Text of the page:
The summer before my first year of college I found what I believed to be the answer to getting through my life: stay drunk as much as possible.
I loved myself trashed, perceived myself as funny, smart and sexy, my true self without the inhibitions. When I started freshman year, I found my drinking buddy peeps — cousin Bill, who was more like my brother, and my oldest girlfriend, Janet.. We spent the first two years at a satellite campus of a large university and lived at home, not happily. But our trips in Bill’s truck, up into the mountains, to drink ourselves senseless, made up for our sense of deprivation.
Miraculously, we always made it alive back down that mountain, sometimes arriving at the campus in time to tipsily attend class. Alcoholics are good at spotting other alcoholics, and one of our professors caught on to our game and started joining us. This added to our sense of specialness and rebellion every alcoholic loves. If everybody is getting tanked, it just seems…well, the thing to do.
I wasn’t drinking age yet, but my pattern for the next 13 years had been set. I would start something, a show, a job, a class, a new bar, find the other drunks, and party all night long. My alcoholism progressed during two summers of singing and stumbling in the Poconos and two stints in summer theaters.
I nearly got kicked out of college my senior year for drinking and sneaking off campus. I blew the singing job by drinking and acting out in a distinctly unprofessional way, locating and hooking up with the worst semi-celeb drunk in the Poconos. No matter how I started out for an evening, how great I looked at the beginning, I wound up in the worst bar in town, drinking and usually sleeping with the alcoholic I spotted across the room. Lucky I was that it was the 1960s (pre AIDS).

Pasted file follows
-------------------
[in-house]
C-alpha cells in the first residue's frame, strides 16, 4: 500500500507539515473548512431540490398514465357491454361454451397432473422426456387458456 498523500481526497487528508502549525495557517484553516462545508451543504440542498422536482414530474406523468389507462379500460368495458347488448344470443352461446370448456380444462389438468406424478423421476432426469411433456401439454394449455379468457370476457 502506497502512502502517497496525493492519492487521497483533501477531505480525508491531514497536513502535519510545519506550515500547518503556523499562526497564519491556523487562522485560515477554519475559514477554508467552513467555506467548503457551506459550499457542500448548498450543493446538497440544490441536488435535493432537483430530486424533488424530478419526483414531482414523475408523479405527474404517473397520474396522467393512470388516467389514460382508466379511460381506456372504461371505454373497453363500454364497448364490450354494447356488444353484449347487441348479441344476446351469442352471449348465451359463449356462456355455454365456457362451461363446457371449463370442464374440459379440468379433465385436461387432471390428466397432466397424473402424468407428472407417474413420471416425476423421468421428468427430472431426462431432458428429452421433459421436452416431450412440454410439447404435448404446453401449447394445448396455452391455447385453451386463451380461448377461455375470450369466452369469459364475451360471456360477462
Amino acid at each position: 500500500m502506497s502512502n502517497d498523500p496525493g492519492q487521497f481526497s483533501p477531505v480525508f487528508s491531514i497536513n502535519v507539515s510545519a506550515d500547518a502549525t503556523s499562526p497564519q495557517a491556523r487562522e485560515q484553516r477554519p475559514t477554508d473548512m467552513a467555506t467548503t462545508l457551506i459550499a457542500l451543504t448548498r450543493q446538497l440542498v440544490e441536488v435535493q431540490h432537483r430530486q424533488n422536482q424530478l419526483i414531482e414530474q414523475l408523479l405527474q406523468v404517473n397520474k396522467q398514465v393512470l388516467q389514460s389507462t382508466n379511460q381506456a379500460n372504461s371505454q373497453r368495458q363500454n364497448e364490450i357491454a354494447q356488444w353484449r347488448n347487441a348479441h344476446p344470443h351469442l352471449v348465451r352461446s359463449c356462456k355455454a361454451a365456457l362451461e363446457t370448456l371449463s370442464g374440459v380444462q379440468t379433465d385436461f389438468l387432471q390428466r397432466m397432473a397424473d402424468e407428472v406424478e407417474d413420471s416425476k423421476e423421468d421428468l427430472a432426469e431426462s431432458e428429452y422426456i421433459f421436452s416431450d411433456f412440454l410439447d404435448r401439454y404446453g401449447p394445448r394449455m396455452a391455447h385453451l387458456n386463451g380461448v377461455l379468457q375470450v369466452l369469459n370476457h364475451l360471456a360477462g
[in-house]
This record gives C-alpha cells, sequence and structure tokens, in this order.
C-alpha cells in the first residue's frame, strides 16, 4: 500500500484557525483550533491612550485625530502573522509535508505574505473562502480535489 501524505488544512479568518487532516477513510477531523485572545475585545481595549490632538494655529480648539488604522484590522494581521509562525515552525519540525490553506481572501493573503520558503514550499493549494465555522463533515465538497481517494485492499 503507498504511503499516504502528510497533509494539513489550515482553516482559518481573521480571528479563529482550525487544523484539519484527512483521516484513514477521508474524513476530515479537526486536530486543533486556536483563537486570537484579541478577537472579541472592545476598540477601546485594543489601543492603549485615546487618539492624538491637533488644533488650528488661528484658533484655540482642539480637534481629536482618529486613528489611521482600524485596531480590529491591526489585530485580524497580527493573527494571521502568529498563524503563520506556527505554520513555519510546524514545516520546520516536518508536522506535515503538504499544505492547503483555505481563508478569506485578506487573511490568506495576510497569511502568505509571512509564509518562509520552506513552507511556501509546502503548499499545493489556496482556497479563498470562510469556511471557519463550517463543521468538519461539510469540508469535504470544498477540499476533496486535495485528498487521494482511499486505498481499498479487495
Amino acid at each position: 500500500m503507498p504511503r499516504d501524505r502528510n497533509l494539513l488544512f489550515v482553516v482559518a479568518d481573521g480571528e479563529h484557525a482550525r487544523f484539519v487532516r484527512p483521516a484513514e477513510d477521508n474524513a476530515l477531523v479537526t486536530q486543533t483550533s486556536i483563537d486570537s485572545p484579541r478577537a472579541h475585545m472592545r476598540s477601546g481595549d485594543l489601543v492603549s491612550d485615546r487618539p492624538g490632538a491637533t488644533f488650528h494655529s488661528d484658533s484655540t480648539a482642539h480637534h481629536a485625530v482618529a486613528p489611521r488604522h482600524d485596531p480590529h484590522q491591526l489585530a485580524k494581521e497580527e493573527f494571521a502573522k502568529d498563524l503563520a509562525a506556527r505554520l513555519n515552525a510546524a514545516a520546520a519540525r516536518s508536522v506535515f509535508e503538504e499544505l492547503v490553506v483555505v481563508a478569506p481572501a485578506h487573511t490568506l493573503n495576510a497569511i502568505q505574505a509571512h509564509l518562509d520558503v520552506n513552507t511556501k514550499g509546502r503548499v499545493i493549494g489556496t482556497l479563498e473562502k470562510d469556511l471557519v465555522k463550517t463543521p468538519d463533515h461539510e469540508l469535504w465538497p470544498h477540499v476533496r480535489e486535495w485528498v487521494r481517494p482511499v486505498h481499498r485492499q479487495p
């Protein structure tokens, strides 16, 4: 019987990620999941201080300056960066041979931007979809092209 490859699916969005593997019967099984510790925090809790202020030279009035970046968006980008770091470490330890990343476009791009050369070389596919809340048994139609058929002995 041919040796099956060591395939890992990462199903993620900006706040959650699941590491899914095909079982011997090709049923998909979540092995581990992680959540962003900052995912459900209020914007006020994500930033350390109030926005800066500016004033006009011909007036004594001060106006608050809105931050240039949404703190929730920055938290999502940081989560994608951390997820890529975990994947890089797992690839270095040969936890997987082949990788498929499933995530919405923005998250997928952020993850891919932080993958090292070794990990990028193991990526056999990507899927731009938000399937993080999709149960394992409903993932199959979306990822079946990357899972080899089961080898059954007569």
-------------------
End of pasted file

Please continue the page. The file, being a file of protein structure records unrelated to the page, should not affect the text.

Not that I remembered much, as I had many, many alcoholic blackouts. But it still seemed great to me, the madness, the risk, the high.
New York City was the zenith, or nadir, of my drinking years. Oh, I pursued my dream of a theatre career in NYC as an actor and singer, and even had a modicum of success before wasting and squandering my talent and opportunities. Performing was great, but the real drama came after the show, the journey from Sardi’s to Clancy’s to God-knows-where. I landed a Broadway show at 25, wow, fantasy realized, found the other hopeless drunk in the cast, and somehow made it through the run, despite humiliating myself over and over.
A few ragged bar-ridden years after that show closed, I woke up one 5 a.m. in a seedy hotel on old 42nd Street with a failed alcoholic musician I barely knew. The ceiling was caving in, there were cockroaches on the walls, and through my hangover, I heard the birds doing the horrible morning thing that all alcoholics loathe.
I looked out the filthy window, and at my shaking hands and thought to myself, “This is exactly where I belong.”
…to be continued